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Source: Thailand Medical News  Nov 19, 2019  3 years ago
Study Confirms Gut Microbiota Imbalance (Dysbiosis) Linked To Onset Of Colorectal Cancer
Study Confirms Gut Microbiota Imbalance (Dysbiosis) Linked To Onset Of Colorectal Cancer
Source: Thailand Medical News  Nov 19, 2019  3 years ago
A new study by researchers from the gastroenterology team at Henri-Mondor AP-HP Hospital and University Paris-Est Créteil, led by Professor Iradj Sobhani, together with teams from Inserm and the Institut Pasteur Molecular Microbial Pathogenesis Unit (U1202), led by Professor Philippe Sansonetti,holder of the Microbiology and Infectious Diseases Chair at the Collège de France,have demonstrated that an imbalance in the gut microbiota, also known as "dysbiosis," promotes the onset of colorectal cancer.



The research teams, operating as the "Oncomix" group since April 2016, demonstrated that transplanting fecal flora from patients with colon cancer into mice caused lesions and epigenetic changes characteristic of the development of a malignant tumor.

The first research study of its kind, was funded by the French National Cancer Institute and promoted by the Paris Public Hospital Network (AP-HP) as part of a hospital program for clinical cancer research (PHRC-K), led to the development of a non-invasive blood test which identifies the epigenetic phenomenon associated with dysbiosis. The test was validated in 1,000 individuals. These findings were published in the journal Proceedings of the National Academy of Sciences (PNAS).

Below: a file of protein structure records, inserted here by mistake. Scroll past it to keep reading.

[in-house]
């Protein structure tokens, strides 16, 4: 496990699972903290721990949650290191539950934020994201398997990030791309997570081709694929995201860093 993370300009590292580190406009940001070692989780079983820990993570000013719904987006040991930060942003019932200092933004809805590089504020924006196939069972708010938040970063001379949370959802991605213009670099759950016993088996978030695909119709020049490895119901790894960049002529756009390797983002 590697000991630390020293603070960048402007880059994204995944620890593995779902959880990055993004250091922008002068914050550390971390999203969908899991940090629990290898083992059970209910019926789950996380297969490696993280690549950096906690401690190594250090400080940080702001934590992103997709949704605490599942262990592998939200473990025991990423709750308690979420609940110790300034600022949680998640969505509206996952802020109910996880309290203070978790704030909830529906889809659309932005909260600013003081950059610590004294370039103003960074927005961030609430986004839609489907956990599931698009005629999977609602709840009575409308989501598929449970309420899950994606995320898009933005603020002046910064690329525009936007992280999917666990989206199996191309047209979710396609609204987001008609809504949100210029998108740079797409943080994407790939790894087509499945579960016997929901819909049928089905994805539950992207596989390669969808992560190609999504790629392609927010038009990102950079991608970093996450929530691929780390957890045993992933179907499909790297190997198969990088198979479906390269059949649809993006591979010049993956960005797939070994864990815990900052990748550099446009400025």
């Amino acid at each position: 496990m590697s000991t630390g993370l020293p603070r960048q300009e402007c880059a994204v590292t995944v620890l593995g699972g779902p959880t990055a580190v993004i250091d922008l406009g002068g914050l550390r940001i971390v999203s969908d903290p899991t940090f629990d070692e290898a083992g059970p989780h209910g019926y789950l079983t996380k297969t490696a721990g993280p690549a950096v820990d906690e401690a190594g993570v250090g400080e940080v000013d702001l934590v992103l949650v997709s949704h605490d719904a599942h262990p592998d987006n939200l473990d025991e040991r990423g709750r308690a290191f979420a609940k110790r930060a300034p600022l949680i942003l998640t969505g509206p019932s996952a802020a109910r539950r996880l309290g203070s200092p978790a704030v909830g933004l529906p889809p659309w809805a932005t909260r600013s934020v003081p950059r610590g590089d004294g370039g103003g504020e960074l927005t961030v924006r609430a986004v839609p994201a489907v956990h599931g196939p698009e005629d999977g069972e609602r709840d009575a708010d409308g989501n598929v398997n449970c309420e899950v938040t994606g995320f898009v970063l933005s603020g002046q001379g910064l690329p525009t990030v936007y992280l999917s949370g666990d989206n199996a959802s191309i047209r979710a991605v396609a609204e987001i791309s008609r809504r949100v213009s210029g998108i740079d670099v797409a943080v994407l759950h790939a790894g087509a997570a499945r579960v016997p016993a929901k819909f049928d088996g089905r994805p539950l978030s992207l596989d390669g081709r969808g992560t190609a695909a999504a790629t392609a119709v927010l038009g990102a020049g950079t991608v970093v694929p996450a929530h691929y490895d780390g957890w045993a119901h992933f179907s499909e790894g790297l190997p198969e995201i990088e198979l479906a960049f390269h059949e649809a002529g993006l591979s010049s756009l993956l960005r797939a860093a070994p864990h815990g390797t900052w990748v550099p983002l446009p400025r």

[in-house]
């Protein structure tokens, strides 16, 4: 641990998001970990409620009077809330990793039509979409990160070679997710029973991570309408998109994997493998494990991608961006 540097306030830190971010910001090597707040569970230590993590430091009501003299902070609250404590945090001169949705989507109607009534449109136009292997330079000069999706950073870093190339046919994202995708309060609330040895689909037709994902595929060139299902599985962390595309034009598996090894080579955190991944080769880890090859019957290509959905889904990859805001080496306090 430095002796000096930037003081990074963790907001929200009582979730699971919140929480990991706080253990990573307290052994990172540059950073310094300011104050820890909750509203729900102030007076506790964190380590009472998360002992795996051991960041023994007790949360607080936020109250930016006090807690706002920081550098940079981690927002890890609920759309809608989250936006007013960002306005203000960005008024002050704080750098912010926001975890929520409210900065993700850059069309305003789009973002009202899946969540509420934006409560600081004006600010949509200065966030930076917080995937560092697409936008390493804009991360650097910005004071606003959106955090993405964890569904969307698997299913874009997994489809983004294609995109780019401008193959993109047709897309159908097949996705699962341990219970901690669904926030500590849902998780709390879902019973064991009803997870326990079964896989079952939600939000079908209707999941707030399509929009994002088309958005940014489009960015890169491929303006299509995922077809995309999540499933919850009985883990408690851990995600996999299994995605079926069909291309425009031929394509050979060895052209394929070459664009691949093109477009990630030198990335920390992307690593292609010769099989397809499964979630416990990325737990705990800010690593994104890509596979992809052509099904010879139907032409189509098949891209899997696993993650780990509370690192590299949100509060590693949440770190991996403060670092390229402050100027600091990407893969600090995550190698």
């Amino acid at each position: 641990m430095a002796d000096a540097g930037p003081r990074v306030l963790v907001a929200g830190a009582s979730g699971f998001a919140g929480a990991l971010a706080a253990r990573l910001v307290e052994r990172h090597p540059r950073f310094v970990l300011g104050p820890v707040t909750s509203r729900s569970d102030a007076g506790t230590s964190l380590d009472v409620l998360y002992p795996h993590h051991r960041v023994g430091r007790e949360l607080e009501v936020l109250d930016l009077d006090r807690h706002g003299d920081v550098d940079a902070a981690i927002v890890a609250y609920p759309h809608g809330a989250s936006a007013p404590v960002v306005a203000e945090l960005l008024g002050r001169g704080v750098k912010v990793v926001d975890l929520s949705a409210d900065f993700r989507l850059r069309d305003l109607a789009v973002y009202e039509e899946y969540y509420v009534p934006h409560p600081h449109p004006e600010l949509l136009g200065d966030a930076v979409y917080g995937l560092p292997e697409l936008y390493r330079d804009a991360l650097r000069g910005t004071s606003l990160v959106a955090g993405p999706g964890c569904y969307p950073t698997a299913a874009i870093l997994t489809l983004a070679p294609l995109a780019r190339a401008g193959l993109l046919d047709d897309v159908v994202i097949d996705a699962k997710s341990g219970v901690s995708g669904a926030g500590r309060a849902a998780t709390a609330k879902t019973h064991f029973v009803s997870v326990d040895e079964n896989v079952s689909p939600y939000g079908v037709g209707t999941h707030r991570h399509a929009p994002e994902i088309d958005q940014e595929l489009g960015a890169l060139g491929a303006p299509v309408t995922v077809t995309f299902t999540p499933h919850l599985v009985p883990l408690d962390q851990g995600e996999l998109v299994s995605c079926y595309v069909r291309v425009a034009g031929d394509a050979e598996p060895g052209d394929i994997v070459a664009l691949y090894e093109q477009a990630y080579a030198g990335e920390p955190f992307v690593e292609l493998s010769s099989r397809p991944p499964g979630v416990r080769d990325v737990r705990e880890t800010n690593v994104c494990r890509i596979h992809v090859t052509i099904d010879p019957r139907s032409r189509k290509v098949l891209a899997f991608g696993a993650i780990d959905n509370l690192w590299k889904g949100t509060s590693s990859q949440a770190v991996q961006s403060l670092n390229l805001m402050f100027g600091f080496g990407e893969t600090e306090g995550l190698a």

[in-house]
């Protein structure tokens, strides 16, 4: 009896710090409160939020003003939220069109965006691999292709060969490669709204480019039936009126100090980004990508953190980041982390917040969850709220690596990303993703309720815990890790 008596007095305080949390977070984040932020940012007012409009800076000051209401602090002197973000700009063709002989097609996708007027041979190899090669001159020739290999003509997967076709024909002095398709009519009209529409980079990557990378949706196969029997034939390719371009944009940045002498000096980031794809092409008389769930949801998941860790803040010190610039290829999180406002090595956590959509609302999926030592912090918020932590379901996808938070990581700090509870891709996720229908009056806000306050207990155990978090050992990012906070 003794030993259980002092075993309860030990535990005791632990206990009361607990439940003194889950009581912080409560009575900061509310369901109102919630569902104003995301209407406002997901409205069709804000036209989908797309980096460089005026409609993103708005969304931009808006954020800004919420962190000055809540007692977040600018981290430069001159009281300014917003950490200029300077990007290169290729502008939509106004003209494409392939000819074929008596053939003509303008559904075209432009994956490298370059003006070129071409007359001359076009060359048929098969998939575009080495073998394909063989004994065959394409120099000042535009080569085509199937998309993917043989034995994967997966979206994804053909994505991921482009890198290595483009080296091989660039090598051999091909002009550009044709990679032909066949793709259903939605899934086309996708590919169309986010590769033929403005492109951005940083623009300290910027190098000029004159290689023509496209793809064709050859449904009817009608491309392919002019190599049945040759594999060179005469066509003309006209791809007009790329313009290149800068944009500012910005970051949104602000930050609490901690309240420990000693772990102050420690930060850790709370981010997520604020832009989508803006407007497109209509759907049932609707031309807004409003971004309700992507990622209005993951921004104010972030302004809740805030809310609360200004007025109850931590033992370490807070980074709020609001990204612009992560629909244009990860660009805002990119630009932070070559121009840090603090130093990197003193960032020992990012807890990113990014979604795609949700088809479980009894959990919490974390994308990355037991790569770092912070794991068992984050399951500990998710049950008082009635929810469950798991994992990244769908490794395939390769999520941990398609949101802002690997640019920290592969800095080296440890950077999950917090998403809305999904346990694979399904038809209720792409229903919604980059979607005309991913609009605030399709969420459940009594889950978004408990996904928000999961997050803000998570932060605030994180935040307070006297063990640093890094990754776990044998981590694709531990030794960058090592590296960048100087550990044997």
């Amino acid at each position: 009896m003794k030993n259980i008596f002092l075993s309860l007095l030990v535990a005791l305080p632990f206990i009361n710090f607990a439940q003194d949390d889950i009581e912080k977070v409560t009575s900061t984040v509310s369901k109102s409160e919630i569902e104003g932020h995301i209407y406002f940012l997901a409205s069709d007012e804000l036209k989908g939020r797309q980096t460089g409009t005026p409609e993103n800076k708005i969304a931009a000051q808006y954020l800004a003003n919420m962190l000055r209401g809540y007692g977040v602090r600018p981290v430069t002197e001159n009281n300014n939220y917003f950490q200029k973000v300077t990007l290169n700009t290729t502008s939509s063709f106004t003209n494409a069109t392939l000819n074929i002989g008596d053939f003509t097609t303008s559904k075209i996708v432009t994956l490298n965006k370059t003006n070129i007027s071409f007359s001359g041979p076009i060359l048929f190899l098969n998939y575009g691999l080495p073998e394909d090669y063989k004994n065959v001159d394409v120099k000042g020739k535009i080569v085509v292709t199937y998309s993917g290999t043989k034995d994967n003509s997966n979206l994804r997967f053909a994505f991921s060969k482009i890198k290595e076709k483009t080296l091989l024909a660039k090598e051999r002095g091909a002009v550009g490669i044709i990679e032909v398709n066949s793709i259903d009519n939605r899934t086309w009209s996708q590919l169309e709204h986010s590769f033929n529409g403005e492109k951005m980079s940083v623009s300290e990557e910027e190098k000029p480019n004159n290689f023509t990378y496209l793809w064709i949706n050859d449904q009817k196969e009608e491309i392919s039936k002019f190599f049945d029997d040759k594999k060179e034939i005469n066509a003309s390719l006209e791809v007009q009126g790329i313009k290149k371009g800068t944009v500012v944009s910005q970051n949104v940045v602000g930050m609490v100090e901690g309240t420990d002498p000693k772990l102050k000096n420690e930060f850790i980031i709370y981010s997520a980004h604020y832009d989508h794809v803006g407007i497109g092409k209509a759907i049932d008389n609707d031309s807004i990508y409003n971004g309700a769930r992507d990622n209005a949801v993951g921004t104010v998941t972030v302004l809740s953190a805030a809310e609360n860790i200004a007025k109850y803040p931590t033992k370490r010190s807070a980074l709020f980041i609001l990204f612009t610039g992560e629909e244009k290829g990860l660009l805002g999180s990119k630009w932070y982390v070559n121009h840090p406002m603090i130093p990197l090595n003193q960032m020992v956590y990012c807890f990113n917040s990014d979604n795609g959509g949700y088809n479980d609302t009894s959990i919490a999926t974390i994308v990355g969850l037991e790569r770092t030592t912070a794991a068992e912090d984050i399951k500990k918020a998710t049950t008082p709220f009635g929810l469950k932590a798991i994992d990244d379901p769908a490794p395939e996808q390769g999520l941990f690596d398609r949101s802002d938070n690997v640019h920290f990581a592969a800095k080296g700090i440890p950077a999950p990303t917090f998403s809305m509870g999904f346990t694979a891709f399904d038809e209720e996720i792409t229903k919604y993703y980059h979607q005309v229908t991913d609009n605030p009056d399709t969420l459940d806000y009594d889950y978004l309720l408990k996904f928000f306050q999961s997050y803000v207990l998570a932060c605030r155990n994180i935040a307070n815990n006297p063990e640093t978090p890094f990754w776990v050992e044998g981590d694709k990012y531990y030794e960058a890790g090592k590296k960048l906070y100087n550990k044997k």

Spontaneous colorectal cancer can develop in patients without any known risk factors. It occurs as a result of complex interactions between individuals and their environment. The increasing incidence of this condition reflects negative environmental developments, which can trigger alterations to the genetic and epigenetic DNA of host cells, thereby promoting the onset of sporadic colorectal cancer.

Many studies have investigated the role of the microbiota as a mediator of these interactions. The team in the Gastroenterology Department at Henri-Mondor AP-HP Hospital and University Paris-Est Créteil, together with a team composed of members from Inserm and the Institut Pasteur Molecular Microbial Pathogenesis Unit (U1202), and the Chair in Microbiology and Infectious Diseases at the Collège de France, demonstrated in mice that the epigenetic mechanism triggered by some bacteria in the microbiota contributes to the onset or promotion of sporadic colorectal cancer. They subsequently validated their findings in humans.

The 136 animal models in the study were transplanted with either fresh stools from nine patients with sporadic colorectal cancer or fresh stools from nine patients with no colon disorders. The procedure was carried out at Henri-Mondor AP-HP Hospital. The colons of t he mice were examined 7 and 14 weeks after the human fecal microbiota transplant. The teams particularly investigated the number and development of aberrant crypt foci (or ACF, a type of precancerous lesion), the microbial pro